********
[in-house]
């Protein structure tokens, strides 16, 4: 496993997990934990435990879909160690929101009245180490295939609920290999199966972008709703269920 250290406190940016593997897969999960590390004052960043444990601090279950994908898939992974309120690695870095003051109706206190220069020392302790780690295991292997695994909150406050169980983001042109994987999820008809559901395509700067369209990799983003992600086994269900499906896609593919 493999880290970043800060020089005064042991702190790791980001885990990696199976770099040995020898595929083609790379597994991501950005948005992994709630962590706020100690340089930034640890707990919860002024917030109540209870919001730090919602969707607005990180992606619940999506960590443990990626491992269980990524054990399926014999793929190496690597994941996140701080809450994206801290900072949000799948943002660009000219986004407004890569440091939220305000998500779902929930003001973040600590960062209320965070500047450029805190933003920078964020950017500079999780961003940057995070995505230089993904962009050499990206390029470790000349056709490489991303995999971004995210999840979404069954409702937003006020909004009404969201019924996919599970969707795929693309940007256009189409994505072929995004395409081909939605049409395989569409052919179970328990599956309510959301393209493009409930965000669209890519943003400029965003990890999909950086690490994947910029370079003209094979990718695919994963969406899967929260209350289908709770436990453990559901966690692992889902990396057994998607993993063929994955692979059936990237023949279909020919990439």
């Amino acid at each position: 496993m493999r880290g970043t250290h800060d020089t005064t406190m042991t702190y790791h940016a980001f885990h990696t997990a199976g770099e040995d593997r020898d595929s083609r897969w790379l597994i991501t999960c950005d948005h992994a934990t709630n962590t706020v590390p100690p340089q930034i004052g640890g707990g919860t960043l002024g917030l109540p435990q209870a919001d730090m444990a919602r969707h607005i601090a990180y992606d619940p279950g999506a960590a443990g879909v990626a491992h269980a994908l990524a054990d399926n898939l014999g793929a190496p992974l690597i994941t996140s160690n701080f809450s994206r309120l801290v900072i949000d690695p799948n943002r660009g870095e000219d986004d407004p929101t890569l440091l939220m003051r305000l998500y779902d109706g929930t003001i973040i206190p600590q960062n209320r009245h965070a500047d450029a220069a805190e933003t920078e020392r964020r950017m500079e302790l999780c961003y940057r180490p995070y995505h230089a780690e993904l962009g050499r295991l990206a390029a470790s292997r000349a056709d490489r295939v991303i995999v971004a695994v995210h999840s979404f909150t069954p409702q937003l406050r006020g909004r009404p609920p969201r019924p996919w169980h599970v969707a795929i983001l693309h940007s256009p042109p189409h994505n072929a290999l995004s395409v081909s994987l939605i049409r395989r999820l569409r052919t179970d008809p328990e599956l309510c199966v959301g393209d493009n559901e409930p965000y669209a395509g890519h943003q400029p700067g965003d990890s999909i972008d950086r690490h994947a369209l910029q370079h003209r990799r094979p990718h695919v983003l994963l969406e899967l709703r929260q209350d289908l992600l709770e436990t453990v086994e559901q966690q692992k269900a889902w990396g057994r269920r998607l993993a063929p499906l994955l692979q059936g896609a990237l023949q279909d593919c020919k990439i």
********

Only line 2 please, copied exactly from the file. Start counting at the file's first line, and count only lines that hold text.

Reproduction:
């Protein structure tokens, strides 16, 4: 496993997990934990435990879909160690929101009245180490295939609920290999199966972008709703269920 250290406190940016593997897969999960590390004052960043444990601090279950994908898939992974309120690695870095003051109706206190220069020392302790780690295991292997695994909150406050169980983001042109994987999820008809559901395509700067369209990799983003992600086994269900499906896609593919 493999880290970043800060020089005064042991702190790791980001885990990696199976770099040995020898595929083609790379597994991501950005948005992994709630962590706020100690340089930034640890707990919860002024917030109540209870919001730090919602969707607005990180992606619940999506960590443990990626491992269980990524054990399926014999793929190496690597994941996140701080809450994206801290900072949000799948943002660009000219986004407004890569440091939220305000998500779902929930003001973040600590960062209320965070500047450029805190933003920078964020950017500079999780961003940057995070995505230089993904962009050499990206390029470790000349056709490489991303995999971004995210999840979404069954409702937003006020909004009404969201019924996919599970969707795929693309940007256009189409994505072929995004395409081909939605049409395989569409052919179970328990599956309510959301393209493009409930965000669209890519943003400029965003990890999909950086690490994947910029370079003209094979990718695919994963969406899967929260209350289908709770436990453990559901966690692992889902990396057994998607993993063929994955692979059936990237023949279909020919990439």